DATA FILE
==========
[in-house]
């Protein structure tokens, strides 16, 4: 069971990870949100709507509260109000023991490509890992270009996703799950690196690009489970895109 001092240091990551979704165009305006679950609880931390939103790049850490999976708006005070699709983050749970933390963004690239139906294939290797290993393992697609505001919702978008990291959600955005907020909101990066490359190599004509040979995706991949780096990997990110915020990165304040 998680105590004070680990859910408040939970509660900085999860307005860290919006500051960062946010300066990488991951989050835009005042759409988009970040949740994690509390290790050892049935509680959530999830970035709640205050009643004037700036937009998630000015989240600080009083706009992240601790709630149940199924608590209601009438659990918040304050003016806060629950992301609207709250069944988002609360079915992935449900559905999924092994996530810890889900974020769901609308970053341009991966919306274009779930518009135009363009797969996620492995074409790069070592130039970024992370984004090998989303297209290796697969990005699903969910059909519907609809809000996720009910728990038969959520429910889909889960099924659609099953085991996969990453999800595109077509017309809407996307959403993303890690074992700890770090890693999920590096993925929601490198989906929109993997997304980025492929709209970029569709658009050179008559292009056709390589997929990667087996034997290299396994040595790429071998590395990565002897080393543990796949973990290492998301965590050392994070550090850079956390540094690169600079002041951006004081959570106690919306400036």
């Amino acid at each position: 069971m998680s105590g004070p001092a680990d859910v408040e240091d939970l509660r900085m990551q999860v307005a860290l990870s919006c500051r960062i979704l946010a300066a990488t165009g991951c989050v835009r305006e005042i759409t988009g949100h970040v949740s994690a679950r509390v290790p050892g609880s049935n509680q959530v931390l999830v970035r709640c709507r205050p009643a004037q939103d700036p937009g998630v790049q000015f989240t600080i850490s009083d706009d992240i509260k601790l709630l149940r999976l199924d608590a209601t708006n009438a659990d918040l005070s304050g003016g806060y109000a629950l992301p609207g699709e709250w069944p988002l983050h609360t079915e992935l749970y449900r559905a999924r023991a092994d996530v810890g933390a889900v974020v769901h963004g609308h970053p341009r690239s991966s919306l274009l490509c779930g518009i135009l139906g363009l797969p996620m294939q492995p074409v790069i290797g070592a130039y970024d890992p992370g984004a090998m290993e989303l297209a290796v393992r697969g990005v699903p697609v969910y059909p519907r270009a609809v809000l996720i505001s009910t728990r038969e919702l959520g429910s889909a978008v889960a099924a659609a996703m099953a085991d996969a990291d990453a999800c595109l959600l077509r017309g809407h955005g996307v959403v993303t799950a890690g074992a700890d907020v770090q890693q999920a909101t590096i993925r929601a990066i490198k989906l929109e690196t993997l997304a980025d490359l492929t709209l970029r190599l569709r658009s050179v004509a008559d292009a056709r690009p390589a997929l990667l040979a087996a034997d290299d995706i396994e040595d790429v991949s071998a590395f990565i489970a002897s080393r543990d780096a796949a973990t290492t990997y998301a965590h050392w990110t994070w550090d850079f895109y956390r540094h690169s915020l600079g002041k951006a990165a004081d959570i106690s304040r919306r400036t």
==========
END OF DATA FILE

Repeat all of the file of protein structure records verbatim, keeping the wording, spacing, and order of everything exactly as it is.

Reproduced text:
[in-house]
């Protein structure tokens, strides 16, 4: 069971990870949100709507509260109000023991490509890992270009996703799950690196690009489970895109 001092240091990551979704165009305006679950609880931390939103790049850490999976708006005070699709983050749970933390963004690239139906294939290797290993393992697609505001919702978008990291959600955005907020909101990066490359190599004509040979995706991949780096990997990110915020990165304040 998680105590004070680990859910408040939970509660900085999860307005860290919006500051960062946010300066990488991951989050835009005042759409988009970040949740994690509390290790050892049935509680959530999830970035709640205050009643004037700036937009998630000015989240600080009083706009992240601790709630149940199924608590209601009438659990918040304050003016806060629950992301609207709250069944988002609360079915992935449900559905999924092994996530810890889900974020769901609308970053341009991966919306274009779930518009135009363009797969996620492995074409790069070592130039970024992370984004090998989303297209290796697969990005699903969910059909519907609809809000996720009910728990038969959520429910889909889960099924659609099953085991996969990453999800595109077509017309809407996307959403993303890690074992700890770090890693999920590096993925929601490198989906929109993997997304980025492929709209970029569709658009050179008559292009056709390589997929990667087996034997290299396994040595790429071998590395990565002897080393543990796949973990290492998301965590050392994070550090850079956390540094690169600079002041951006004081959570106690919306400036």
């Amino acid at each position: 069971m998680s105590g004070p001092a680990d859910v408040e240091d939970l509660r900085m990551q999860v307005a860290l990870s919006c500051r960062i979704l946010a300066a990488t165009g991951c989050v835009r305006e005042i759409t988009g949100h970040v949740s994690a679950r509390v290790p050892g609880s049935n509680q959530v931390l999830v970035r709640c709507r205050p009643a004037q939103d700036p937009g998630v790049q000015f989240t600080i850490s009083d706009d992240i509260k601790l709630l149940r999976l199924d608590a209601t708006n009438a659990d918040l005070s304050g003016g806060y109000a629950l992301p609207g699709e709250w069944p988002l983050h609360t079915e992935l749970y449900r559905a999924r023991a092994d996530v810890g933390a889900v974020v769901h963004g609308h970053p341009r690239s991966s919306l274009l490509c779930g518009i135009l139906g363009l797969p996620m294939q492995p074409v790069i290797g070592a130039y970024d890992p992370g984004a090998m290993e989303l297209a290796v393992r697969g990005v699903p697609v969910y059909p519907r270009a609809v809000l996720i505001s009910t728990r038969e919702l959520g429910s889909a978008v889960a099924a659609a996703m099953a085991d996969a990291d990453a999800c595109l959600l077509r017309g809407h955005g996307v959403v993303t799950a890690g074992a700890d907020v770090q890693q999920a909101t590096i993925r929601a990066i490198k989906l929109e690196t993997l997304a980025d490359l492929t709209l970029r190599l569709r658009s050179v004509a008559d292009a056709r690009p390589a997929l990667l040979a087996a034997d290299d995706i396994e040595d790429v991949s071998a590395f990565i489970a002897s080393r543990d780096a796949a973990t290492t990997y998301a965590h050392w990110t994070w550090d850079f895109y956390r540094h690169s915020l600079g002041k951006a990165a004081d959570i106690s304040r919306r400036t």